3 ways alcohol brands can unlock sales of ‘sober curious’ Gen Z

12-Apr-2023 - Germany

What is sober curiosity?

While the (Gen X) supermodel Kate Moss was renowned for her love of alcohol, (Gen Z) model Bella Hadid is celebrating her new-found sobriety, telling Elle: “I don’t feel the need because I know how it will affect me at 3 in the morning when I wake up with horrible anxiety thinking about that one thing I said five years ago when I graduated high school.”

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Rather than being an outlier, Bella Hadid speaks for a generation. Take Hadid’s birthplace, France, where alcohol is ingrained in culture and mealtimes. Yet nearly three out of ten 18-24 French Gen Zs don’t drink at all, with an additional third reducing or limiting their consumption over the past year. In fact, only around a third of 18-24-year-olds drink regularly, compared to half of French adults aged 55+. This pattern repeats itself across Europe and more recently in North America.

Alcohol companies risk many years of managed decline

This is a big issue for alcohol companies, who have not been able to monetise Gen Z in the same way as they did with the harder-drinking Millennials, and Gen Xers. There’s been a €2.7Bn (4%) decline in European sales of beer, wines and spirits in 2022 according to IRI, and unless alcohol companies can profit more from Gen Z – they risk decades of managed decline.

Alcohol companies need to get ahead of the curve. Back in 2014, I called out non-alcoholic beer as a segment with huge global sales potential, based on the evolution of higher quality non-alcoholic beers in Spain and Germany. In 2014, just one in 25 new beer launches into retail was non-alcoholic, but in the first three months of 2023 this figure has jumped to one in ten, according to Mintel GNPD.

Why is Gen Z drinking less alcohol?

The reasons are multi-faceted, ranging from the dislike of “hang-xiety” described by Bella Hadid to a desire to feel better about themselves and save money.

But, just as the prevalence of global smoking among teenagers has decreased dramatically since the 1990s, alcohol too has lost its youthful ‘cool factor’. This is in large part due to hard-hitting government ads warning European teenagers about the dangers and embarrassments of binge drinking, and the strong link between alcohol and violence.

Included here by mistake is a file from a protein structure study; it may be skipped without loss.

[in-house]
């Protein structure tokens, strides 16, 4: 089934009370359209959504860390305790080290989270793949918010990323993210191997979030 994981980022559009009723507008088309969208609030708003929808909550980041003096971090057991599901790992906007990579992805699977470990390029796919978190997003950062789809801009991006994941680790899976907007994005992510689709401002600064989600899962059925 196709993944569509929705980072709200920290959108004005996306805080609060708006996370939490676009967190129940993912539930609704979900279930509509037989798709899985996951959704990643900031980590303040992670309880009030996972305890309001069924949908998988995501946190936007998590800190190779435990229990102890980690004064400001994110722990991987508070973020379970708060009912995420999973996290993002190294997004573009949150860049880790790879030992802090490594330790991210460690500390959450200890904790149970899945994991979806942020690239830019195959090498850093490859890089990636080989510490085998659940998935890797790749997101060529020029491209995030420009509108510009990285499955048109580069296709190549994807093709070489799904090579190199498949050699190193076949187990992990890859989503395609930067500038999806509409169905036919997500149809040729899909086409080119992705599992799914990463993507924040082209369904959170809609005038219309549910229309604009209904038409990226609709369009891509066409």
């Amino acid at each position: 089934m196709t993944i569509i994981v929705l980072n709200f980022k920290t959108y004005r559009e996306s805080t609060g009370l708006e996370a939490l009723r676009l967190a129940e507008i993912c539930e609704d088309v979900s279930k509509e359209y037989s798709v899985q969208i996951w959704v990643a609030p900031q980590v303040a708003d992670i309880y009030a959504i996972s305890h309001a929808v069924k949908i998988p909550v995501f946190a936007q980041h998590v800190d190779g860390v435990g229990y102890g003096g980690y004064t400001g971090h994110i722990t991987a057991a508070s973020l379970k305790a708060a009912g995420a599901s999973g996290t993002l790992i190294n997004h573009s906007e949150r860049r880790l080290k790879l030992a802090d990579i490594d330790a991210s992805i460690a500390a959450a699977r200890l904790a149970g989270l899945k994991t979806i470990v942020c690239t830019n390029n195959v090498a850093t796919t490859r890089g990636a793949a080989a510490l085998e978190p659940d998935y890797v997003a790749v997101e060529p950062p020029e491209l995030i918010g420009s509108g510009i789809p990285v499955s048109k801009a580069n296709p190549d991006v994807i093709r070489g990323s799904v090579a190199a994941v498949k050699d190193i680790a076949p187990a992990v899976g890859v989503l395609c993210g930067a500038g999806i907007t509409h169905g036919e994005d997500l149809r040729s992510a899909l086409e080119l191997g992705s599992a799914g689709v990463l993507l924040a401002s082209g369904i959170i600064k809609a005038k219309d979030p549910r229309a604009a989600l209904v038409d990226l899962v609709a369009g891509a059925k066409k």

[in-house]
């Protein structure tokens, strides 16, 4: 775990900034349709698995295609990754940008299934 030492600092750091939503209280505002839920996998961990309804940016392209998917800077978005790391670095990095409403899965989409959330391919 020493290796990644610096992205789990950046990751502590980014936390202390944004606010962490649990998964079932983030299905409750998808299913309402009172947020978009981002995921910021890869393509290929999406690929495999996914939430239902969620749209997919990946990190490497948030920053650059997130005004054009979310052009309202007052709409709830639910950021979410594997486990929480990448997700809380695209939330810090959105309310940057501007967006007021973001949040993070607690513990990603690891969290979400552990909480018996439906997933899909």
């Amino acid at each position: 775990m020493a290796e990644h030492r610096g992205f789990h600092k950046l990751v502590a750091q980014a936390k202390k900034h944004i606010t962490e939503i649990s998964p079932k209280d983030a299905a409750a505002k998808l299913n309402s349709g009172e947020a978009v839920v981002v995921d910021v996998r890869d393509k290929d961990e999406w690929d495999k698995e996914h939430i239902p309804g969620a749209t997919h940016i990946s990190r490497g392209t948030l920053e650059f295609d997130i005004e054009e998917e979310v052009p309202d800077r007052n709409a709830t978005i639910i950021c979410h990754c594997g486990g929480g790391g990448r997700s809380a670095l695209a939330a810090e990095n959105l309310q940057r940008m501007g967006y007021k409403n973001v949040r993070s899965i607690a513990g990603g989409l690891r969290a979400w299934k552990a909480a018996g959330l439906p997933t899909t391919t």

Gen Z, like all new generations, is also seeking to define themselves as what their parents are not. And many Gen Zs grew up with parents that drank to excess.

Finally, Gen Z embraces diversity far more than previous youth cohorts. For my Generation (X) and older Millennials, there was a huge amount of peer pressure to drink alcohol. In contrast, Gen Z is more accepting and respectful of individual differences and choices.

3 opportunities to target a sober curious cohort

Big alcohol companies are in a race against time to evolve into ‘total beverage’ players, rather than relying on alcohol revenue alone. Here are three sure-fire ways for them to target Gen Z:

1. Target a wider variety of non-alcoholic need-states

While low/no alcoholic beers are ideal for refreshment and summer hydration, alcohol companies should look at creating non-alcoholic ‘spirits’, ‘cocktails’ and ‘wines’ to target other sober Gen Z occasions such as relaxing evenings in, ‘high tempo’ nights out and mealtime accompaniments.

2. Calm an anxious cohort

Gen Z has long-struggled with anxiety as a result of growing up with their smartphones. Unlike previous generations, Gen Z is consciously choosing not to use alcohol to calm their nerves, and this creates a space for functional non-alcoholic brands.

Companies should invest in ingredients that deliver calm, whether that be adaptogens, as used by Bella Hadid’s Kin Euphorics ‘to manage stress’. Or Sentia, which claims to manipulate the GABA region of the brain to imitate that first drink of the night but without consuming any alcohol.

3. Target Gen Z with premium alcohol options

Finally, alcohol companies need perspective. Gen Z may spend less on alcohol but the vast majority of them do still drink alcohol. As Gen Z’s purchasing power increases, companies can target them with ‘quality over quantity’ messaging, and with exciting innovation which triggers their FOMO, such as a visual ‘wow factor’ (eg an alcoholic drink with glitter or changing colour).

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